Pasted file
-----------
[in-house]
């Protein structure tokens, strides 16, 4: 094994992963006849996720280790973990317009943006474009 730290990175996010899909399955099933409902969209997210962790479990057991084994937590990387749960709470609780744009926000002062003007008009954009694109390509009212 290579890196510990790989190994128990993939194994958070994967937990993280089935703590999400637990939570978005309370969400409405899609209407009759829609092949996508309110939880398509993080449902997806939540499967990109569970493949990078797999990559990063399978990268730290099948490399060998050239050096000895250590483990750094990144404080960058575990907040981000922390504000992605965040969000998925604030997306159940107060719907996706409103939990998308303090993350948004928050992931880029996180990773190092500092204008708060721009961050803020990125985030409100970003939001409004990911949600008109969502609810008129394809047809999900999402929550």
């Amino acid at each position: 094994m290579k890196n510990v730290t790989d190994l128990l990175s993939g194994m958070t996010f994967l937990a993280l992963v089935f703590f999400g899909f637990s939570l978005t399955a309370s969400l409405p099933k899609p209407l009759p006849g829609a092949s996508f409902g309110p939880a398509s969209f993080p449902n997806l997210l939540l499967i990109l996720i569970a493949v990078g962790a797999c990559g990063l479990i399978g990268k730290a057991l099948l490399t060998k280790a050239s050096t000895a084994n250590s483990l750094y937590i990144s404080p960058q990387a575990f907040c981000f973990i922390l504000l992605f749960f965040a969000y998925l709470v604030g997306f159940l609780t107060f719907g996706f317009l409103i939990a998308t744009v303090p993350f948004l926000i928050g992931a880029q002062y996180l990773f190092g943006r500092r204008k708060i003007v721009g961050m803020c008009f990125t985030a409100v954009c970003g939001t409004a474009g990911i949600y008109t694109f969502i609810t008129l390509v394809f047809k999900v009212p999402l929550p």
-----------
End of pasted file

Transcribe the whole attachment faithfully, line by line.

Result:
[in-house]
């Protein structure tokens, strides 16, 4: 094994992963006849996720280790973990317009943006474009 730290990175996010899909399955099933409902969209997210962790479990057991084994937590990387749960709470609780744009926000002062003007008009954009694109390509009212 290579890196510990790989190994128990993939194994958070994967937990993280089935703590999400637990939570978005309370969400409405899609209407009759829609092949996508309110939880398509993080449902997806939540499967990109569970493949990078797999990559990063399978990268730290099948490399060998050239050096000895250590483990750094990144404080960058575990907040981000922390504000992605965040969000998925604030997306159940107060719907996706409103939990998308303090993350948004928050992931880029996180990773190092500092204008708060721009961050803020990125985030409100970003939001409004990911949600008109969502609810008129394809047809999900999402929550």
């Amino acid at each position: 094994m290579k890196n510990v730290t790989d190994l128990l990175s993939g194994m958070t996010f994967l937990a993280l992963v089935f703590f999400g899909f637990s939570l978005t399955a309370s969400l409405p099933k899609p209407l009759p006849g829609a092949s996508f409902g309110p939880a398509s969209f993080p449902n997806l997210l939540l499967i990109l996720i569970a493949v990078g962790a797999c990559g990063l479990i399978g990268k730290a057991l099948l490399t060998k280790a050239s050096t000895a084994n250590s483990l750094y937590i990144s404080p960058q990387a575990f907040c981000f973990i922390l504000l992605f749960f965040a969000y998925l709470v604030g997306f159940l609780t107060f719907g996706f317009l409103i939990a998308t744009v303090p993350f948004l926000i928050g992931a880029q002062y996180l990773f190092g943006r500092r204008k708060i003007v721009g961050m803020c008009f990125t985030a409100v954009c970003g939001t409004a474009g990911i949600y008109t694109f969502i609810t008129l390509v394809f047809k999900v009212p999402l929550p």